2012 Two-Strokes from KTM and Husaberg | First Look

“Two-Smokes” Rule!

By Brian Catterson, Photography by Husaberg

Theoretically, two-strokes are superior to four-strokes. With a combustion cycle every revolution instead of every other, they make power twice as often. Which is why, in racing, four-strokes are routinely given as much as a 200 percent displacement advantage.

Nonetheless, there are solid arguments against two-strokes. Environmental, for one, as two-strokes run on a mixture of gas and oil that makes for smoky exhaust emissions. And economical, in that it makes little sense for a manufacturer to spend money developing a two-stroke engine in this four-stroke era. That’s what doomed MotoGP two-strokes at the start of this century.

In the dirtbike world, however, there has been a bit of a backlash lately, as an increasing number of riders have been returning to two-strokes. Why? Lighter weight and snappier throttle response, for starters, but perhaps more importantly, reduced cost of ownership. Not only are two-strokes less expensive to manufacturer and thus purchase due to their having fewer moving parts, they’re also cheaper to maintain—there’s no labor-intensive valve train to look after, and a new top end costs just a few hundred dollars compared to a few thousand. Proof of this trend can be seen in the success of KTM’s 300 XC-W enduro, which after being fitted with an electric starter became one of the Austrian firm’s best-selling models.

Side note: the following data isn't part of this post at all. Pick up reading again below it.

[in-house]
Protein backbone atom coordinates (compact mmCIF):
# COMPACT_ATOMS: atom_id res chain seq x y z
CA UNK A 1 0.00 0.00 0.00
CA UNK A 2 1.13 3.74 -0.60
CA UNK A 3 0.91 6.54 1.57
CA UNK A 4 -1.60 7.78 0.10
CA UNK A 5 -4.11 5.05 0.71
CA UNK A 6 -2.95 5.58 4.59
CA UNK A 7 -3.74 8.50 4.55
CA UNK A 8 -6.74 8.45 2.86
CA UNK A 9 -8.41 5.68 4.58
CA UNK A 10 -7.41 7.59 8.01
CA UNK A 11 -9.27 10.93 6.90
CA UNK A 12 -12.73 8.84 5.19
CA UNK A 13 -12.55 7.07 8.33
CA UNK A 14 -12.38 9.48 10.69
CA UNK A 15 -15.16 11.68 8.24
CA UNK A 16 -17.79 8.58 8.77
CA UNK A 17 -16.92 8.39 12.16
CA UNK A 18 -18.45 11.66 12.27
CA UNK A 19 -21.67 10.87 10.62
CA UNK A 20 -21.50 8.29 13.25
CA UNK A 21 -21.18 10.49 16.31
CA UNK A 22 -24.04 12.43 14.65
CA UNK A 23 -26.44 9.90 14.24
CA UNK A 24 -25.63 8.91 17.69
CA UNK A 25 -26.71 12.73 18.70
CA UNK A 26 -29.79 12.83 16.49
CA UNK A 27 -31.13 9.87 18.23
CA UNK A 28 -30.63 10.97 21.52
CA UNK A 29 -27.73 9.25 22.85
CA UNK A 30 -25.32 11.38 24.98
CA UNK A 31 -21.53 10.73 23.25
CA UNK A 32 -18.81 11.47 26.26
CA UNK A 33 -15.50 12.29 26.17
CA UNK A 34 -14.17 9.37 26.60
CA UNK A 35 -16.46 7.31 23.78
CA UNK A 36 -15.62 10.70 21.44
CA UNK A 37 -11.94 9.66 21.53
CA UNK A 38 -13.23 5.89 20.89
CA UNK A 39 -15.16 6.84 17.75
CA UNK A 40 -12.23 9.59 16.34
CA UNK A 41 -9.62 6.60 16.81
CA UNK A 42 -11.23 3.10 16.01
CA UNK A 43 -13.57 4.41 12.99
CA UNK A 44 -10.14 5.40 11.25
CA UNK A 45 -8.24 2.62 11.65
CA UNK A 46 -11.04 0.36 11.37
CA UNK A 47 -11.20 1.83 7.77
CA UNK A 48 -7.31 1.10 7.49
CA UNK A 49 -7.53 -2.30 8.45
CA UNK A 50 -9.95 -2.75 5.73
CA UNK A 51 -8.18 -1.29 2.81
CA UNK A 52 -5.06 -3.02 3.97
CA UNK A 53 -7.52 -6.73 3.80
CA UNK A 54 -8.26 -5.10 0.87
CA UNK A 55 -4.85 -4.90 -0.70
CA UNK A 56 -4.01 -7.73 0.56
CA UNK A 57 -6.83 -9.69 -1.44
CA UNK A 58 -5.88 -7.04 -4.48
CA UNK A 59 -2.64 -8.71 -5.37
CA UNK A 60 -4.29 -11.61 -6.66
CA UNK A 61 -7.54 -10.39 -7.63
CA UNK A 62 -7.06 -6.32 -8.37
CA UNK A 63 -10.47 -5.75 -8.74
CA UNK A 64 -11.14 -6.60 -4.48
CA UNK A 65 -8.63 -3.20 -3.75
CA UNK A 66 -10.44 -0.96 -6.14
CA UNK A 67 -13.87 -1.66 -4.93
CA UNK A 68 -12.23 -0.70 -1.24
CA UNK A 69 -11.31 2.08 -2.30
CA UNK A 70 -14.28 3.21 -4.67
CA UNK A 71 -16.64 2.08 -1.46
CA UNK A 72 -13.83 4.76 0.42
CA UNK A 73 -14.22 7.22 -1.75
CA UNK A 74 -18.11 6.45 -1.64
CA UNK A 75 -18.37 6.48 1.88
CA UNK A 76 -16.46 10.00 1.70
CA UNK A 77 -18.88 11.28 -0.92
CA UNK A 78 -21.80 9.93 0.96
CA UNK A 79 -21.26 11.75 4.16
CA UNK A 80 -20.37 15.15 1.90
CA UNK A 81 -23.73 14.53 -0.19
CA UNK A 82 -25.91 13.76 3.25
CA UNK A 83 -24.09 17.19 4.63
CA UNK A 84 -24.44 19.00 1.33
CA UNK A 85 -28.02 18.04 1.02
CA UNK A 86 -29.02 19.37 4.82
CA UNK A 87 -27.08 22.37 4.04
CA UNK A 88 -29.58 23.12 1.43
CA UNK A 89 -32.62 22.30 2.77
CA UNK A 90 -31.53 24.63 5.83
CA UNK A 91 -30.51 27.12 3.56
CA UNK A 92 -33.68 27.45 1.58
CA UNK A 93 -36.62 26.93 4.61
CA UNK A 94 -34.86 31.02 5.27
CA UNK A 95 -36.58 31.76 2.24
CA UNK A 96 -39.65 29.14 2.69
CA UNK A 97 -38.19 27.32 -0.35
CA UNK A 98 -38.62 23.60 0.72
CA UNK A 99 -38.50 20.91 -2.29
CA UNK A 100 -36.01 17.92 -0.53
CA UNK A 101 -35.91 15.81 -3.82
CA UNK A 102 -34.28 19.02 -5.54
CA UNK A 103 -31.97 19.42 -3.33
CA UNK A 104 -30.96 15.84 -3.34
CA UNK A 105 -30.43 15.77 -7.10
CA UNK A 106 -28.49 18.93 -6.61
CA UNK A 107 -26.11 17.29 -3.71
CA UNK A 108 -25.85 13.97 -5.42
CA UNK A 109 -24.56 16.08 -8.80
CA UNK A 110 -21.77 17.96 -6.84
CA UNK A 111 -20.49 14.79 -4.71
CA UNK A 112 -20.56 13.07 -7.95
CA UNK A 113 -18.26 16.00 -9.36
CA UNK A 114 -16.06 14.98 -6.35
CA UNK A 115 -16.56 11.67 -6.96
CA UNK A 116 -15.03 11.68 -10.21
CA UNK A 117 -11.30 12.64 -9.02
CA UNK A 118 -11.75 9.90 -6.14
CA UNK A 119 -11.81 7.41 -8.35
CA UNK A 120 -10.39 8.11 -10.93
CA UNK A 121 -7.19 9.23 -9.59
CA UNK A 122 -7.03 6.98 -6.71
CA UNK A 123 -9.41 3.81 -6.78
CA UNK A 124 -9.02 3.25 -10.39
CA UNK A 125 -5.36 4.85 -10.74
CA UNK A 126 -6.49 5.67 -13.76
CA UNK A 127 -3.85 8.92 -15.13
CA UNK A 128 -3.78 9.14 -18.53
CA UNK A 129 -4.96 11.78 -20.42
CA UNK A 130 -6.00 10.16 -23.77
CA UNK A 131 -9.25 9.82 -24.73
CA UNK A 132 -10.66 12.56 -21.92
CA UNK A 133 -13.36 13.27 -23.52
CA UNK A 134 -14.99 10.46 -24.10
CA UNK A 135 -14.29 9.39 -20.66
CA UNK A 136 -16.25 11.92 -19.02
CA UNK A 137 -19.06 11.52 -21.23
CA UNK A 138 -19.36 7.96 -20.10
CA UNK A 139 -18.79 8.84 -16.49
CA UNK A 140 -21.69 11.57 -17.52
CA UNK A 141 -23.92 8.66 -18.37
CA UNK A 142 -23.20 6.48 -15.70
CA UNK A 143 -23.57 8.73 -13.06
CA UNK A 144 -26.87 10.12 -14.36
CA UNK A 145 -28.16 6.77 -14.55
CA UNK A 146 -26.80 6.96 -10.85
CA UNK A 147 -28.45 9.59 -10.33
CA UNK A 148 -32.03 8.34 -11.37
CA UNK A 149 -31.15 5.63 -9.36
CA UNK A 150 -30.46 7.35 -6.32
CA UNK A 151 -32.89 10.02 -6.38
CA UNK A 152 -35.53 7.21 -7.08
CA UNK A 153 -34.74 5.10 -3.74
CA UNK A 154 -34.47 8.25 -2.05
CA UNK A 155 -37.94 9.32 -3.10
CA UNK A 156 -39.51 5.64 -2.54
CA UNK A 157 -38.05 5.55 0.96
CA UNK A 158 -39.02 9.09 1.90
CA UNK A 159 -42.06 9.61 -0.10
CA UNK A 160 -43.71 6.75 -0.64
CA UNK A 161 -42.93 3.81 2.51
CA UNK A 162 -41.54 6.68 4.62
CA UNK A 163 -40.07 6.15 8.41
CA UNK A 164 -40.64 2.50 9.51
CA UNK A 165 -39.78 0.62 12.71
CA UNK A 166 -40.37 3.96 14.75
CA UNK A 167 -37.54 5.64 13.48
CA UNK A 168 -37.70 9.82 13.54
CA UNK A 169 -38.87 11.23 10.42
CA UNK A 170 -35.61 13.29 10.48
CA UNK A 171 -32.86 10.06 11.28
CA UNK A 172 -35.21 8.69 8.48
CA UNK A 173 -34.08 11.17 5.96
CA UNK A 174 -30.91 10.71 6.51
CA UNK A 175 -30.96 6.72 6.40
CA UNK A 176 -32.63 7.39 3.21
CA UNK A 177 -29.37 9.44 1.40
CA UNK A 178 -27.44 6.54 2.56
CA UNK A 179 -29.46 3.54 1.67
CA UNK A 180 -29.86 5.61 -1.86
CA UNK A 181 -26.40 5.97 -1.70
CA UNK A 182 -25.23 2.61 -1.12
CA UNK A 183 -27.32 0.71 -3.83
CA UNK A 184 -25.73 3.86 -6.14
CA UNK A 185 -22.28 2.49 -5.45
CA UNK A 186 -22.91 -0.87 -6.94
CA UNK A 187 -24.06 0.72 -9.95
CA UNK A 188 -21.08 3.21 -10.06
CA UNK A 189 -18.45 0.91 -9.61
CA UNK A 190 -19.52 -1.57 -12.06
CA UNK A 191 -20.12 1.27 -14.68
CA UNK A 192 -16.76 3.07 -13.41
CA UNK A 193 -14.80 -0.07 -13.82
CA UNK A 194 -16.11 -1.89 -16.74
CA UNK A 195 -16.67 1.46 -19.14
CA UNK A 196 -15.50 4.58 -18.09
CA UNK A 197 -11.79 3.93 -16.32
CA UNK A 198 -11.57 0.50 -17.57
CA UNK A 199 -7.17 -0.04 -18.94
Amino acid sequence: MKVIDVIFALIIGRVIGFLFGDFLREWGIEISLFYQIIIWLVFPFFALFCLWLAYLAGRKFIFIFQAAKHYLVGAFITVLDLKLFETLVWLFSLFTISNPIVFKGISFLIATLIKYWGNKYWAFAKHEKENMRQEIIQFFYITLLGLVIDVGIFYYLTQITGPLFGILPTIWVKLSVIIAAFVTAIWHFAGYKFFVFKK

For 2012 KTM has turned its attention to its two-stroke motocrossers, giving them an all-new chromoly-steel frame with the same cast-aluminum swingarm and progressive-linkage suspension that debuted on the category-busting 2011 350 SX-F. While they were at it, they brought back the 125 SX, which joins the 150 SX that had briefly replaced it in the lineup along with the 250 SX.

Meanwhile, KTM-owned Husaberg, which recently earned accolades with its high-tech, horizontal-cylindered four-strokes, has itself added two new two-strokes. The electric-start TE 250 and TE 300 are based on KTM’s link-less off-road models, with engines retuned for torque plus two-position ignition-map select switches and wide-ratio, six-speed transmissions.

Looks like we’ll have to start marking one gas can “pre-mix” like we used to…

By Brian Catterson
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Deauville_2010
Noise and emissions regulations that have removed two-strokes from many markets are *not* a bad thing, and from a rider's point of view are much preferable to the alternative of such vehicles being banned from most places.  The 4-stroke engine with emissions controls and a proper muffler is the correct choice in a world where our actions affect others.
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